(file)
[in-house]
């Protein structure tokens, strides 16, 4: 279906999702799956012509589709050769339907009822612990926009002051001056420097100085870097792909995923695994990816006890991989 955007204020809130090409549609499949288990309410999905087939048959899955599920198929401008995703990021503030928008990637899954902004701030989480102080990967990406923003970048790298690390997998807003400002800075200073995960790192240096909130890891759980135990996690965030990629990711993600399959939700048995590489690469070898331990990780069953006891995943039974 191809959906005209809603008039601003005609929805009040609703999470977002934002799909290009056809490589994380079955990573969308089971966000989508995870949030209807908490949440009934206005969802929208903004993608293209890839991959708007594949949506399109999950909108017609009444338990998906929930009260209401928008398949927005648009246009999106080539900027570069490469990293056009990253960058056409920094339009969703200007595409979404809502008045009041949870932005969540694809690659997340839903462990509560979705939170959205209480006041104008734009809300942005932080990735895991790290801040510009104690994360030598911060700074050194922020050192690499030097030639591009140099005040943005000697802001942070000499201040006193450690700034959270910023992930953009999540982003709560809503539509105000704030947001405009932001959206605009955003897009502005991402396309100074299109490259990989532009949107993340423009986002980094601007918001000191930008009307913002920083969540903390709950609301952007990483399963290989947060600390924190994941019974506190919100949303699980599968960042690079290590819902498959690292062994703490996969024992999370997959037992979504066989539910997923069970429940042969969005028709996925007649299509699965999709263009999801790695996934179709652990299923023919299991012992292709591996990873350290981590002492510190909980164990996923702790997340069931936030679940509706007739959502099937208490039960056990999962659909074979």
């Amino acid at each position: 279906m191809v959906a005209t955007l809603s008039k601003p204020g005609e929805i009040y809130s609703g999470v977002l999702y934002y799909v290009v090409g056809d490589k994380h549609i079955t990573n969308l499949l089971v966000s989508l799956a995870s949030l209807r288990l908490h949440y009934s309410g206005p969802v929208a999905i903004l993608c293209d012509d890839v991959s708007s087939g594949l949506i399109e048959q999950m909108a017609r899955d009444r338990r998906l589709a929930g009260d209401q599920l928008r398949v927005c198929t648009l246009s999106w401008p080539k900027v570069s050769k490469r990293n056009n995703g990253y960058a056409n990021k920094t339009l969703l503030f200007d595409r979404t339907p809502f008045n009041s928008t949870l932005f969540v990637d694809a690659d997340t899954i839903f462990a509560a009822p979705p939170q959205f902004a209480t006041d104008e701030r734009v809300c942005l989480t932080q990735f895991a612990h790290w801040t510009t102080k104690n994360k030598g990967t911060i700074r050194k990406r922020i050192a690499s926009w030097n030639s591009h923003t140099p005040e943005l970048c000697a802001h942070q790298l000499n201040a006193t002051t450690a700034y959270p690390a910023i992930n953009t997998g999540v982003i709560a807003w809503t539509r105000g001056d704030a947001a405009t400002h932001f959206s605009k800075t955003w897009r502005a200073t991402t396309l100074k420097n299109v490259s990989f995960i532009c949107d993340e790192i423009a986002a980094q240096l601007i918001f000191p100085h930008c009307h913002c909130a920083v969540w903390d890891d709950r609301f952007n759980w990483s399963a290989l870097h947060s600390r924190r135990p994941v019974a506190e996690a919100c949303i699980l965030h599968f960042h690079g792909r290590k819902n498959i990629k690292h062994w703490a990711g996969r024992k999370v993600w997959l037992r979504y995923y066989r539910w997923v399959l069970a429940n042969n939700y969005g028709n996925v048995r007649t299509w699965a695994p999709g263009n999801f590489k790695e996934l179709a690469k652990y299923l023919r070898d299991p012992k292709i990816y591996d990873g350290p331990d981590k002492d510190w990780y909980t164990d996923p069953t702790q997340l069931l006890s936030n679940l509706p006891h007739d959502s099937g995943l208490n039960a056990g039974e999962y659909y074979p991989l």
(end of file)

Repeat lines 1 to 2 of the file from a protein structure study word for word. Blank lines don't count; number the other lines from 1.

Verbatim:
[in-house]
């Protein structure tokens, strides 16, 4: 279906999702799956012509589709050769339907009822612990926009002051001056420097100085870097792909995923695994990816006890991989 955007204020809130090409549609499949288990309410999905087939048959899955599920198929401008995703990021503030928008990637899954902004701030989480102080990967990406923003970048790298690390997998807003400002800075200073995960790192240096909130890891759980135990996690965030990629990711993600399959939700048995590489690469070898331990990780069953006891995943039974 191809959906005209809603008039601003005609929805009040609703999470977002934002799909290009056809490589994380079955990573969308089971966000989508995870949030209807908490949440009934206005969802929208903004993608293209890839991959708007594949949506399109999950909108017609009444338990998906929930009260209401928008398949927005648009246009999106080539900027570069490469990293056009990253960058056409920094339009969703200007595409979404809502008045009041949870932005969540694809690659997340839903462990509560979705939170959205209480006041104008734009809300942005932080990735895991790290801040510009104690994360030598911060700074050194922020050192690499030097030639591009140099005040943005000697802001942070000499201040006193450690700034959270910023992930953009999540982003709560809503539509105000704030947001405009932001959206605009955003897009502005991402396309100074299109490259990989532009949107993340423009986002980094601007918001000191930008009307913002920083969540903390709950609301952007990483399963290989947060600390924190994941019974506190919100949303699980599968960042690079290590819902498959690292062994703490996969024992999370997959037992979504066989539910997923069970429940042969969005028709996925007649299509699965999709263009999801790695996934179709652990299923023919299991012992292709591996990873350290981590002492510190909980164990996923702790997340069931936030679940509706007739959502099937208490039960056990999962659909074979």